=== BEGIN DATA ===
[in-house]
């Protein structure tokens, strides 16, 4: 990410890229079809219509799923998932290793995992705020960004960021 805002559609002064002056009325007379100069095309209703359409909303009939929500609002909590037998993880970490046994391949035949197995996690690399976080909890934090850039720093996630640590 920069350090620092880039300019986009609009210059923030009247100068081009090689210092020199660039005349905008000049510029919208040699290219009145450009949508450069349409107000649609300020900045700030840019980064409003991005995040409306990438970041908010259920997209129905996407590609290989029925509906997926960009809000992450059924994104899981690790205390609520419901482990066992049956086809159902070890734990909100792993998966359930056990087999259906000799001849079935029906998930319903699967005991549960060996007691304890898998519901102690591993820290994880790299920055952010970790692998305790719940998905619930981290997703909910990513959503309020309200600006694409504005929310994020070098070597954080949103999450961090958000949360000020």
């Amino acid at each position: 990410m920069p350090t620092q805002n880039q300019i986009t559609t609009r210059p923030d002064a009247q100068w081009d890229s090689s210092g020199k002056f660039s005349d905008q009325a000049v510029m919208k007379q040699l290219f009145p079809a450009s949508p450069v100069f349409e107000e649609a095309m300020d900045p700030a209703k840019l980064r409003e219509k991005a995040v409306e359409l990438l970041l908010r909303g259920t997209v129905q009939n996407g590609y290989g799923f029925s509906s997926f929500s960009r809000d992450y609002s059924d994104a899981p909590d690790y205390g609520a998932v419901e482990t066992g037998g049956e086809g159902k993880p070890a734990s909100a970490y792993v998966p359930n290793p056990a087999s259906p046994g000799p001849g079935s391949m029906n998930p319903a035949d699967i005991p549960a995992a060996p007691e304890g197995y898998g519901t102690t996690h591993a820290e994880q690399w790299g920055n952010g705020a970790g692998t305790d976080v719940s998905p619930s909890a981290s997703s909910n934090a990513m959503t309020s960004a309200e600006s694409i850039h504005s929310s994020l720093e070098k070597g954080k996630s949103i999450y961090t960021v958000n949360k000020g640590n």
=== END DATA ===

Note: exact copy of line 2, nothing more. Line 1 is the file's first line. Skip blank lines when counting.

């Protein structure tokens, strides 16, 4: 990410890229079809219509799923998932290793995992705020960004960021 805002559609002064002056009325007379100069095309209703359409909303009939929500609002909590037998993880970490046994391949035949197995996690690399976080909890934090850039720093996630640590 920069350090620092880039300019986009609009210059923030009247100068081009090689210092020199660039005349905008000049510029919208040699290219009145450009949508450069349409107000649609300020900045700030840019980064409003991005995040409306990438970041908010259920997209129905996407590609290989029925509906997926960009809000992450059924994104899981690790205390609520419901482990066992049956086809159902070890734990909100792993998966359930056990087999259906000799001849079935029906998930319903699967005991549960060996007691304890898998519901102690591993820290994880790299920055952010970790692998305790719940998905619930981290997703909910990513959503309020309200600006694409504005929310994020070098070597954080949103999450961090958000949360000020």